Related bets $1B on cold storage
RealCold to break ground on two facilities this year
What’s cooler than being cool? In the eyes of Related, it’s ice cold storage.
Stephen Ross’ firm is investing $1 billion into the cold storage sector, the Wall Street Journal reported. The business, which will be run by Related Fund Management, will be called RealCold.
Related plans to develop a network of cold storage distribution facilities. It will break ground on the first two locations in Lockhart, Texas and Lakeland, Florida later this year. The facilities will span more than 300,000 square feet each, able to stock food at temperatures from minus 20 degrees to 55 degrees Fahrenheit.
The first two facilities are expected to take two years to construct. They will each cost roughly $150 million and, while Related has some space commitments from food companies, some of the space is being built on spec. Related aims to have more than 10 facilities in six markets by the end of 2025.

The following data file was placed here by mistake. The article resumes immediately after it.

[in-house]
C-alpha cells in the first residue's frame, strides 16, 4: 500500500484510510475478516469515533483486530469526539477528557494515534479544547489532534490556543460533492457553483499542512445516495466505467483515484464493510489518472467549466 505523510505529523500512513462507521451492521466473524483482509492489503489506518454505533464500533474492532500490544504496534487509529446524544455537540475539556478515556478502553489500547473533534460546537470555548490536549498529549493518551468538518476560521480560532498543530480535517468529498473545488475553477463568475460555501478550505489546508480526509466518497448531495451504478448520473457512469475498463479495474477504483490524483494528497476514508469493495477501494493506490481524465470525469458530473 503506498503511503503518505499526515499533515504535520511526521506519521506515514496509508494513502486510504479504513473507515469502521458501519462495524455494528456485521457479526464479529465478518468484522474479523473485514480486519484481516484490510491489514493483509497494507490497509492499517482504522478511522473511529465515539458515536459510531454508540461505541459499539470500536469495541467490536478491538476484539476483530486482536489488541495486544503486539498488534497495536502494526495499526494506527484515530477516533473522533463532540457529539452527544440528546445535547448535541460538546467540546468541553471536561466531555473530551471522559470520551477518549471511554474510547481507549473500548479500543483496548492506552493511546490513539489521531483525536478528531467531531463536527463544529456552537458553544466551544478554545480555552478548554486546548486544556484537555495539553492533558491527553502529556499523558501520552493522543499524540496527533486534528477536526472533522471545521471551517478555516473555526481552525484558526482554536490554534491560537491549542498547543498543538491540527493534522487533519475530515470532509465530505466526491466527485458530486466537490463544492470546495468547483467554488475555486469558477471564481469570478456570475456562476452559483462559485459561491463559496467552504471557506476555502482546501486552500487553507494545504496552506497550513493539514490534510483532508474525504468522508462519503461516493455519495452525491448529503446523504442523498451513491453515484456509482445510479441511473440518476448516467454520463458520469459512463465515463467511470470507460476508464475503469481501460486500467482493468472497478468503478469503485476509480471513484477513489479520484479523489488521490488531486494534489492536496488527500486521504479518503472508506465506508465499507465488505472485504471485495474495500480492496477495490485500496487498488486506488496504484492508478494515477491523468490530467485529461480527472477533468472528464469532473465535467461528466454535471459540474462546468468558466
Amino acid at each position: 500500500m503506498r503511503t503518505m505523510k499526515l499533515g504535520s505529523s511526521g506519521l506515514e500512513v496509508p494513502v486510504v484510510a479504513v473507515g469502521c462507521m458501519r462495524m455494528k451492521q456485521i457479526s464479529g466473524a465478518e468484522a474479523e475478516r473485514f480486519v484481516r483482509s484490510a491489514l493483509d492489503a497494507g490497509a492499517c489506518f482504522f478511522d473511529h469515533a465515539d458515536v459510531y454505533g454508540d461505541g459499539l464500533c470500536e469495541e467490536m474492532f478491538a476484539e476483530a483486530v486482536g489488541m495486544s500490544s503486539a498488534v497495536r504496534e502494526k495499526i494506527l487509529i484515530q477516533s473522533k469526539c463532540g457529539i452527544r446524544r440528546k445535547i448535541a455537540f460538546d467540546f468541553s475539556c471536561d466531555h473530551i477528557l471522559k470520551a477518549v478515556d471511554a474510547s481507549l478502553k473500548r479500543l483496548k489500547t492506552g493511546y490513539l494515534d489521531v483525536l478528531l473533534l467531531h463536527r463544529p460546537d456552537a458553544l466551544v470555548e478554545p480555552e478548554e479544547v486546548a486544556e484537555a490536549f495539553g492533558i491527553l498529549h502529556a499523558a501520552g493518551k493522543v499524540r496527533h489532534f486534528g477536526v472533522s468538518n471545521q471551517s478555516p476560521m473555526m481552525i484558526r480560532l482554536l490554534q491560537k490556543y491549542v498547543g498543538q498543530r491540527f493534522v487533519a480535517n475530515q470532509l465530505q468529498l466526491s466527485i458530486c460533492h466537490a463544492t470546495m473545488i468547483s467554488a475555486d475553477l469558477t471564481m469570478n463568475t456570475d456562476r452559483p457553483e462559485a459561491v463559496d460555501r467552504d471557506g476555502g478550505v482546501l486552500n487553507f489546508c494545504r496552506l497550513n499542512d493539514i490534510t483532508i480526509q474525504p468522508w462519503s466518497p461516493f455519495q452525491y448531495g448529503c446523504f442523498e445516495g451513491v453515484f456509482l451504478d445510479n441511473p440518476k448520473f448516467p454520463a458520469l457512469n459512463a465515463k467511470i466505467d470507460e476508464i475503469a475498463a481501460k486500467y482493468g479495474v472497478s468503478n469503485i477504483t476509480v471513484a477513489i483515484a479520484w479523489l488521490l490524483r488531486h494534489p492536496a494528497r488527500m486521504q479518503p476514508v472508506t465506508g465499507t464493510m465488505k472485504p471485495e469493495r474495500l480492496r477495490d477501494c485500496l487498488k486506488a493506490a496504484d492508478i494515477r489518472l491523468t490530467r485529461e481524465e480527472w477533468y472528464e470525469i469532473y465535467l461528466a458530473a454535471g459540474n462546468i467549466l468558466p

The budding cold storage sector is riding changes in the supply chain and consumer interest in local food options. Firms like Related are increasingly banking on demand for cold storage facilities remaining strong through high and low economic cycles, unlike other corners of commercial real estate roiled by the rise of remote work and e-commerce.
“You can’t store food on the internet,” Related Fund Management managing director Michael Winston told the Journal.
It’s not an easy business to crack. Cold storage facilities cost two-to-four times more than regular industrial facilities to develop per square foot, according to Cohen & Steers analyst Harrison Klein.
Additionally, logistics and supply chains can wreak havoc on the sector: cold storage inventory dropped as much as 7 percent during the pandemic.
With big risk comes the potential of big reward for Related. Leading cold storage provider Americold Realty Trust saw its shares jump 26 percent in the past 12 months, outpacing the gains made by the equity real estate investment trust and the S&P 500 index, according to Green Street.
— Holden Walter-Warner